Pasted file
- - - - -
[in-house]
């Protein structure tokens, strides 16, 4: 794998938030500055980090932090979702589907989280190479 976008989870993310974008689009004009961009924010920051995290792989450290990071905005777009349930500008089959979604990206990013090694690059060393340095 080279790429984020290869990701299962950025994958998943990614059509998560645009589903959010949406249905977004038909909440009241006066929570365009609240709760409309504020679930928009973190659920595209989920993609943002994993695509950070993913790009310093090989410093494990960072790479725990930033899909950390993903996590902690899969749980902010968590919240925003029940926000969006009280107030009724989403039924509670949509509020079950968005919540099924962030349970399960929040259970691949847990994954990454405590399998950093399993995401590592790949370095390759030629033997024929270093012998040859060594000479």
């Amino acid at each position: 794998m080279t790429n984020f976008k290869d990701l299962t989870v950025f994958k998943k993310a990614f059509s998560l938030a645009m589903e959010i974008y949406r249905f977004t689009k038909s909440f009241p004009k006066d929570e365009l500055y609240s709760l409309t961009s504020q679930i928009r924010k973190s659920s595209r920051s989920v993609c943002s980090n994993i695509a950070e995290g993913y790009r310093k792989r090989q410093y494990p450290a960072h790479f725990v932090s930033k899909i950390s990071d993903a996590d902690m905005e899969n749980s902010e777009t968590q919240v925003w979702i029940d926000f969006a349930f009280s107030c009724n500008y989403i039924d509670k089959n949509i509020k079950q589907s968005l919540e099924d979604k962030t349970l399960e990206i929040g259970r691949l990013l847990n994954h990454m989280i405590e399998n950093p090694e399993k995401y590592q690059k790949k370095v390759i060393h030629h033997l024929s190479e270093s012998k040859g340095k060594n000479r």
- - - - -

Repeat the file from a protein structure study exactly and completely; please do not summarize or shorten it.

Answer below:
[in-house]
């Protein structure tokens, strides 16, 4: 794998938030500055980090932090979702589907989280190479 976008989870993310974008689009004009961009924010920051995290792989450290990071905005777009349930500008089959979604990206990013090694690059060393340095 080279790429984020290869990701299962950025994958998943990614059509998560645009589903959010949406249905977004038909909440009241006066929570365009609240709760409309504020679930928009973190659920595209989920993609943002994993695509950070993913790009310093090989410093494990960072790479725990930033899909950390993903996590902690899969749980902010968590919240925003029940926000969006009280107030009724989403039924509670949509509020079950968005919540099924962030349970399960929040259970691949847990994954990454405590399998950093399993995401590592790949370095390759030629033997024929270093012998040859060594000479």
């Amino acid at each position: 794998m080279t790429n984020f976008k290869d990701l299962t989870v950025f994958k998943k993310a990614f059509s998560l938030a645009m589903e959010i974008y949406r249905f977004t689009k038909s909440f009241p004009k006066d929570e365009l500055y609240s709760l409309t961009s504020q679930i928009r924010k973190s659920s595209r920051s989920v993609c943002s980090n994993i695509a950070e995290g993913y790009r310093k792989r090989q410093y494990p450290a960072h790479f725990v932090s930033k899909i950390s990071d993903a996590d902690m905005e899969n749980s902010e777009t968590q919240v925003w979702i029940d926000f969006a349930f009280s107030c009724n500008y989403i039924d509670k089959n949509i509020k079950q589907s968005l919540e099924d979604k962030t349970l399960e990206i929040g259970r691949l990013l847990n994954h990454m989280i405590e399998n950093p090694e399993k995401y590592q690059k790949k370095v390759i060393h030629h033997l024929s190479e270093s012998k040859g340095k060594n000479r």